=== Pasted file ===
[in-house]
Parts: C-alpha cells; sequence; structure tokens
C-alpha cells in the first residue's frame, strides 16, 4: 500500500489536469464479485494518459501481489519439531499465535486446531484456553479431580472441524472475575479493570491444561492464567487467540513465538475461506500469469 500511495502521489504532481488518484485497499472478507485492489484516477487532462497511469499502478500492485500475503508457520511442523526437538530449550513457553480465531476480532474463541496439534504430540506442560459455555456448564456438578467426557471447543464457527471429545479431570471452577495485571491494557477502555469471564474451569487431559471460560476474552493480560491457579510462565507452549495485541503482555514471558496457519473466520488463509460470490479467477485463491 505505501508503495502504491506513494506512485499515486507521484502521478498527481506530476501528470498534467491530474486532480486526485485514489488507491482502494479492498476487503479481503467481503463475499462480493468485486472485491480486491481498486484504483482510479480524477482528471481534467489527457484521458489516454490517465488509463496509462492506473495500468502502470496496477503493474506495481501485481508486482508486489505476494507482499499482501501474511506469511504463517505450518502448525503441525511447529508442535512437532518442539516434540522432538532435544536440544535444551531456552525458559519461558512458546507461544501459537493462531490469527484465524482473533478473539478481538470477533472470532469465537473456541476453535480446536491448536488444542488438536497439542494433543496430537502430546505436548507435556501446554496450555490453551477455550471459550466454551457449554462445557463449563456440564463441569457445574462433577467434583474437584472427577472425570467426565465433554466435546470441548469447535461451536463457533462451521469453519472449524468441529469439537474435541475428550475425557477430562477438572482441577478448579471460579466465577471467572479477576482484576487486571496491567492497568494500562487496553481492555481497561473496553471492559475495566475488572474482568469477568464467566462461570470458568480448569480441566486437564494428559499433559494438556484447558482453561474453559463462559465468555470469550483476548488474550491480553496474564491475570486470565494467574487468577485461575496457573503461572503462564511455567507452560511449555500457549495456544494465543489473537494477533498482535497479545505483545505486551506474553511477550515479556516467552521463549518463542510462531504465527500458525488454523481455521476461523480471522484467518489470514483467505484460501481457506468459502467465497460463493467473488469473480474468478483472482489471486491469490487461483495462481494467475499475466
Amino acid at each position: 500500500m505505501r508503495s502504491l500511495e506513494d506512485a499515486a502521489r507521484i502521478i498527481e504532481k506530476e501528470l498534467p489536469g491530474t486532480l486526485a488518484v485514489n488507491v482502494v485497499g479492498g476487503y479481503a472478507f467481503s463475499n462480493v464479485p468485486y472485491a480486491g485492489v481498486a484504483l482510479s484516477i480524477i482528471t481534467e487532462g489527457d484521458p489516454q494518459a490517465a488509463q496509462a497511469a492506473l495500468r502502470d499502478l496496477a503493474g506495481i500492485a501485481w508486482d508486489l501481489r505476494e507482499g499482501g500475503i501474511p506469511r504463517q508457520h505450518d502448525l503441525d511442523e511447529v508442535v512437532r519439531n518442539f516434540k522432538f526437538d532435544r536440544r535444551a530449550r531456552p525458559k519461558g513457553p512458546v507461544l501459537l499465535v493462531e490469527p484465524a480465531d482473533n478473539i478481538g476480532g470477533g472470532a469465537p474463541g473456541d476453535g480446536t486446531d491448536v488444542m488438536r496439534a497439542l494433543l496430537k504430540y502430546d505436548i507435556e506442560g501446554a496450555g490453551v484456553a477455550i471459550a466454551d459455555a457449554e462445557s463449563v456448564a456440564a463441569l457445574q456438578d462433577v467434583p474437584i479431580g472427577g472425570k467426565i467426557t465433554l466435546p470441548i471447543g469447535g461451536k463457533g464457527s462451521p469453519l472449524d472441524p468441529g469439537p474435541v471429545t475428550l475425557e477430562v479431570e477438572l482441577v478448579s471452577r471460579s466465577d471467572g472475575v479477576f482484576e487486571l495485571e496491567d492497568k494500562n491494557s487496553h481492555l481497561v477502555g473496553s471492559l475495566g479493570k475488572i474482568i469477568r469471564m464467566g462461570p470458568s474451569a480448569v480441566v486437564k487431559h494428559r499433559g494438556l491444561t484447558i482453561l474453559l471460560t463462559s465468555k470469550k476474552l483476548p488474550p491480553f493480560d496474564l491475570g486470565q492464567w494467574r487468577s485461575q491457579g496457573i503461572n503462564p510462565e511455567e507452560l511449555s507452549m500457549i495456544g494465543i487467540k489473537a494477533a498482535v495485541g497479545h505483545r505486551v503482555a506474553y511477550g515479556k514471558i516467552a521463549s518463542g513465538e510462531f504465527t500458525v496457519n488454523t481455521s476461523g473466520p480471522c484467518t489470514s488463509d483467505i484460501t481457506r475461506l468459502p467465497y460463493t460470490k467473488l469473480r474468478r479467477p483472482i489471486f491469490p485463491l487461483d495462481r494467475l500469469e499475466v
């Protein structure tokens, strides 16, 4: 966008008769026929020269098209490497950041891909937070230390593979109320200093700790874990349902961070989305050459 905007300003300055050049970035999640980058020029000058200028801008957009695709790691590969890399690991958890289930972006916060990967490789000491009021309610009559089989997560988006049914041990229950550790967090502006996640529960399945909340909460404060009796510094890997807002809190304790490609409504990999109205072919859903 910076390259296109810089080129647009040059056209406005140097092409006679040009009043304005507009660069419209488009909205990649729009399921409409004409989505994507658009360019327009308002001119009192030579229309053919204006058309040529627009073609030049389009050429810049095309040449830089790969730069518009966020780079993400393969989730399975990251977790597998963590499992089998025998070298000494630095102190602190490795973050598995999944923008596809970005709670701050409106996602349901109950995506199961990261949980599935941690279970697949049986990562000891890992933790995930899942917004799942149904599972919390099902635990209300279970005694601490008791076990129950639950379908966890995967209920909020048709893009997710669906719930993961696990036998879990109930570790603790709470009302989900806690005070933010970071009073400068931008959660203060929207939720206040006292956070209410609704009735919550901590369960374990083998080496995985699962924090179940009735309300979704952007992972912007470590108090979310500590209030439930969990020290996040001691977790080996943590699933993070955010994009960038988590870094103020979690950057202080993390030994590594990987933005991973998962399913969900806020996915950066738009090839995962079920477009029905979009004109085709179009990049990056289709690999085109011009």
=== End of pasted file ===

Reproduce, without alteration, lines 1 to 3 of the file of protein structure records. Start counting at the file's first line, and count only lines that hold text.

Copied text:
[in-house]
Parts: C-alpha cells; sequence; structure tokens
C-alpha cells in the first residue's frame, strides 16, 4: 500500500489536469464479485494518459501481489519439531499465535486446531484456553479431580472441524472475575479493570491444561492464567487467540513465538475461506500469469 500511495502521489504532481488518484485497499472478507485492489484516477487532462497511469499502478500492485500475503508457520511442523526437538530449550513457553480465531476480532474463541496439534504430540506442560459455555456448564456438578467426557471447543464457527471429545479431570471452577495485571491494557477502555469471564474451569487431559471460560476474552493480560491457579510462565507452549495485541503482555514471558496457519473466520488463509460470490479467477485463491 505505501508503495502504491506513494506512485499515486507521484502521478498527481506530476501528470498534467491530474486532480486526485485514489488507491482502494479492498476487503479481503467481503463475499462480493468485486472485491480486491481498486484504483482510479480524477482528471481534467489527457484521458489516454490517465488509463496509462492506473495500468502502470496496477503493474506495481501485481508486482508486489505476494507482499499482501501474511506469511504463517505450518502448525503441525511447529508442535512437532518442539516434540522432538532435544536440544535444551531456552525458559519461558512458546507461544501459537493462531490469527484465524482473533478473539478481538470477533472470532469465537473456541476453535480446536491448536488444542488438536497439542494433543496430537502430546505436548507435556501446554496450555490453551477455550471459550466454551457449554462445557463449563456440564463441569457445574462433577467434583474437584472427577472425570467426565465433554466435546470441548469447535461451536463457533462451521469453519472449524468441529469439537474435541475428550475425557477430562477438572482441577478448579471460579466465577471467572479477576482484576487486571496491567492497568494500562487496553481492555481497561473496553471492559475495566475488572474482568469477568464467566462461570470458568480448569480441566486437564494428559499433559494438556484447558482453561474453559463462559465468555470469550483476548488474550491480553496474564491475570486470565494467574487468577485461575496457573503461572503462564511455567507452560511449555500457549495456544494465543489473537494477533498482535497479545505483545505486551506474553511477550515479556516467552521463549518463542510462531504465527500458525488454523481455521476461523480471522484467518489470514483467505484460501481457506468459502467465497460463493467473488469473480474468478483472482489471486491469490487461483495462481494467475499475466